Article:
Incantations of the Vigiljoch

Laura Johanna Braverman
Incantations of the Vigiljoch
1. A CLEARING 11:15 / 22. February

Snow crunches underfoot as we walk up the path past the chair lift; it is the only sound stitched into the backdrop of quiet, along with the whir and clink of moving chairs passing over the small rubber-lined wheels of the supporting towers. We pass the wooden sign marked 13, Oberer Quellenweg / Bärenbad Alm.

Beyond the darkened pinewood fences lining the edge of the path stands a scattering of Tyrolean mountain houses with traditionally carved balcony balustrades, painted wooden shutters, and weathered wood-shingled walls. Closed for the winter, the houses sit quietly, huddled under white. I imagine what it would be like to live in one of these houses, even if just for a while—this close to the chants of trees and mountains.

At the end of the fence, past the houses, we enter into the deeper quiet of the forest. The rhythmic clink of the chair lift fades out into the distance. I listen to the various calls of birds: trills, longer notes drawn out in arches and swoops, some squeaks and squawks.

Then R. says, “Stop. Listen.”

So I do, standing still in the middle of the path.

We listen to the knocking of a woodpecker—a low, quick, percussive sound that reverberates through the bodies of trees; it feels like a wondrous gift.

After a moment, we continue walking along the ever-narrowing path of packed snow. Small heaps of white powder fall at intervals from the branches of trees, making silver dust showers. Some pines are clothed in needles. Others stand bare and spindly, delicate brown branches exposed. We reach a locked wooden fence gate.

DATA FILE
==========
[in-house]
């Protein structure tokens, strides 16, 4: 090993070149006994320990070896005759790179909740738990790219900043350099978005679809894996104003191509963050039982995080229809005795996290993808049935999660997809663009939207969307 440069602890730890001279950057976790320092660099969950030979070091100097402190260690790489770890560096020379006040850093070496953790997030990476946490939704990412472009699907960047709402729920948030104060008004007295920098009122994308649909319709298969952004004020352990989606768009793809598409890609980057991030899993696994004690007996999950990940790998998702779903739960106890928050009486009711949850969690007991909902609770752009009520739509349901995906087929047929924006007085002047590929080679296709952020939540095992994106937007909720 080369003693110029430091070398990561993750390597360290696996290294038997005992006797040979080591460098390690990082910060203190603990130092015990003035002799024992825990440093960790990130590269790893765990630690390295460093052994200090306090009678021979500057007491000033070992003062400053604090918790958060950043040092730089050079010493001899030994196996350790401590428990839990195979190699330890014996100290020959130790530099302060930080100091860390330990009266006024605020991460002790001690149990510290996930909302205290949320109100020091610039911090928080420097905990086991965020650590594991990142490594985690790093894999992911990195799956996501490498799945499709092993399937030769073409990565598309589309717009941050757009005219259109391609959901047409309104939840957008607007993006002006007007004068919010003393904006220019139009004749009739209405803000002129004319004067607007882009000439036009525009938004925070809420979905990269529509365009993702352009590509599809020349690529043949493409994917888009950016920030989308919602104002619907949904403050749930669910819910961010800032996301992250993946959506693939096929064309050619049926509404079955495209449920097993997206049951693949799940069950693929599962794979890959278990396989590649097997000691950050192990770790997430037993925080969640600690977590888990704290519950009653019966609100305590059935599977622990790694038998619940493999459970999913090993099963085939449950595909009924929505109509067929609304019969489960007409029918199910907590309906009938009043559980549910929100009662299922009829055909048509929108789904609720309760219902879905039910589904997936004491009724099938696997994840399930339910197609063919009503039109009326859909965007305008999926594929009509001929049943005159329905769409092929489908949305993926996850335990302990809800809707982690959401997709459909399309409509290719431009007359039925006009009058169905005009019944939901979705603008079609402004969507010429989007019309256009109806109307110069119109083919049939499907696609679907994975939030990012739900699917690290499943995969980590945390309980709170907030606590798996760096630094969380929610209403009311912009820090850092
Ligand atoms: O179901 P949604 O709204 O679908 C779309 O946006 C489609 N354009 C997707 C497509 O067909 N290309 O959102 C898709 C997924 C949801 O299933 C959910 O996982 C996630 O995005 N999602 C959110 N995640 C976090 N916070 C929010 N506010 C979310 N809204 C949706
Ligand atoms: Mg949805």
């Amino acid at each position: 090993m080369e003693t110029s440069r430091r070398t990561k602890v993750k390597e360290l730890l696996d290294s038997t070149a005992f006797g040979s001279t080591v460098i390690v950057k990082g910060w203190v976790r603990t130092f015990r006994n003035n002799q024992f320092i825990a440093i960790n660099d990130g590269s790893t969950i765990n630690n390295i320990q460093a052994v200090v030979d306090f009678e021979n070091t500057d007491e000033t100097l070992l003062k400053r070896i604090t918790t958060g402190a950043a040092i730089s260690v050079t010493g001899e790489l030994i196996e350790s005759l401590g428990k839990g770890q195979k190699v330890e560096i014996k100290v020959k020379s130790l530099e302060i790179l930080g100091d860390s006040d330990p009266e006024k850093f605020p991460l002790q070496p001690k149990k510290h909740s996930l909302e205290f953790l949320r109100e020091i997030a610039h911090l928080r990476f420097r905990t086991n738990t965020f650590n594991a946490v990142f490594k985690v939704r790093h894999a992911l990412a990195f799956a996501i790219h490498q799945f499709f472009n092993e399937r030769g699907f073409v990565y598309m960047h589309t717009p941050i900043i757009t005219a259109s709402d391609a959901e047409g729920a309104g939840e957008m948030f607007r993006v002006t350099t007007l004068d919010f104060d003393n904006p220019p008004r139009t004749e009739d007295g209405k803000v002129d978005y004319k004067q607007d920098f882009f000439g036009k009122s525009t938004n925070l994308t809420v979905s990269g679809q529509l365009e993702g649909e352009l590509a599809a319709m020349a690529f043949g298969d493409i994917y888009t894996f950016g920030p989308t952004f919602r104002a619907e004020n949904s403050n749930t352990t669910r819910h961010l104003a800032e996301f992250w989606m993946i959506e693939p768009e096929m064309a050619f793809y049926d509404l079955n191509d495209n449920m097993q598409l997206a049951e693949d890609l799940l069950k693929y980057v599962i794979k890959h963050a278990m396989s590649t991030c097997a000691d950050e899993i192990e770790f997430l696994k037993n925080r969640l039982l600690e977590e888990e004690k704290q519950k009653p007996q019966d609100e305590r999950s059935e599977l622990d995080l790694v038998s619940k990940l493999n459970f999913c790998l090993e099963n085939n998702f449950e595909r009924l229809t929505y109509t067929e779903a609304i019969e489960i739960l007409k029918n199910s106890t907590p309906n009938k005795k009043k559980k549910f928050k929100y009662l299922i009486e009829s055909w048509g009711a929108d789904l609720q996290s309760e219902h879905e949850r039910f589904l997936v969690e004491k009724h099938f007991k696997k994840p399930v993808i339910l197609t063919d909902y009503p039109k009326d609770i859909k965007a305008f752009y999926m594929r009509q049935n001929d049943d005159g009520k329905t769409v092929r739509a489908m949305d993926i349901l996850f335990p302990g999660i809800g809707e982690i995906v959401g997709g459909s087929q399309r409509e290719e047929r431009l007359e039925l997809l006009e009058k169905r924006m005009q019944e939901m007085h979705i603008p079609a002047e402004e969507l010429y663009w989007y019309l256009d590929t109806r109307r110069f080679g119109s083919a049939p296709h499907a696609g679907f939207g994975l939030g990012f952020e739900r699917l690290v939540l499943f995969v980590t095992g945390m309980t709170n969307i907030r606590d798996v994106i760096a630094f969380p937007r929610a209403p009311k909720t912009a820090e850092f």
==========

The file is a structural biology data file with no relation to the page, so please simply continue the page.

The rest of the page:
Climbing over one end of the closed fence, we see a clearing that stretches out below a short descent. I sit down on an exposed tree stump and look out to the view—on one side, the valley; and, on the other, mountainside covered in rows of snow-dusted pines. In the far distance rise the majestic, jagged grey and white Dolomite mountain peaks, circled by wispy clouds with patches of bright blue behind. The pale sunlight makes shadows of the trees on the untouched slopes of snow. Suddenly, from the valley below, church bells begin ringing: a heartening, confident herald of the midday hour, reminding me of so many childhood days in Salzburg.

2. WOODPECKER 10:15 / 23. February

It’s a little warmer out today. Bits of pebbled gravel peak out from the snow on the ascent leading up to the chair lift, which stands idle, a fact that deepens the quiet. Bird songs and sounds are coming at us from all corners of the forest. We hear the loud low knocks of the woodpecker again. Then the sound hits a higher treble note.

R. says, “He found a hollow spot in the tree.”

The bird is close, somewhere just above us, and we stop for a moment, looking up.

My legs feel heavy today, slow; I need to pull them along behind me, stopping often to take deep breaths. I feel the altitude; it seems like no one else up here does. But the heavy feeling gets better as we continue walking, and we get to the clearing faster today. Less cloud-covered than yesterday, the sky’s expanse offers a sight of the sharp peaks in the distance, and more blue behind them.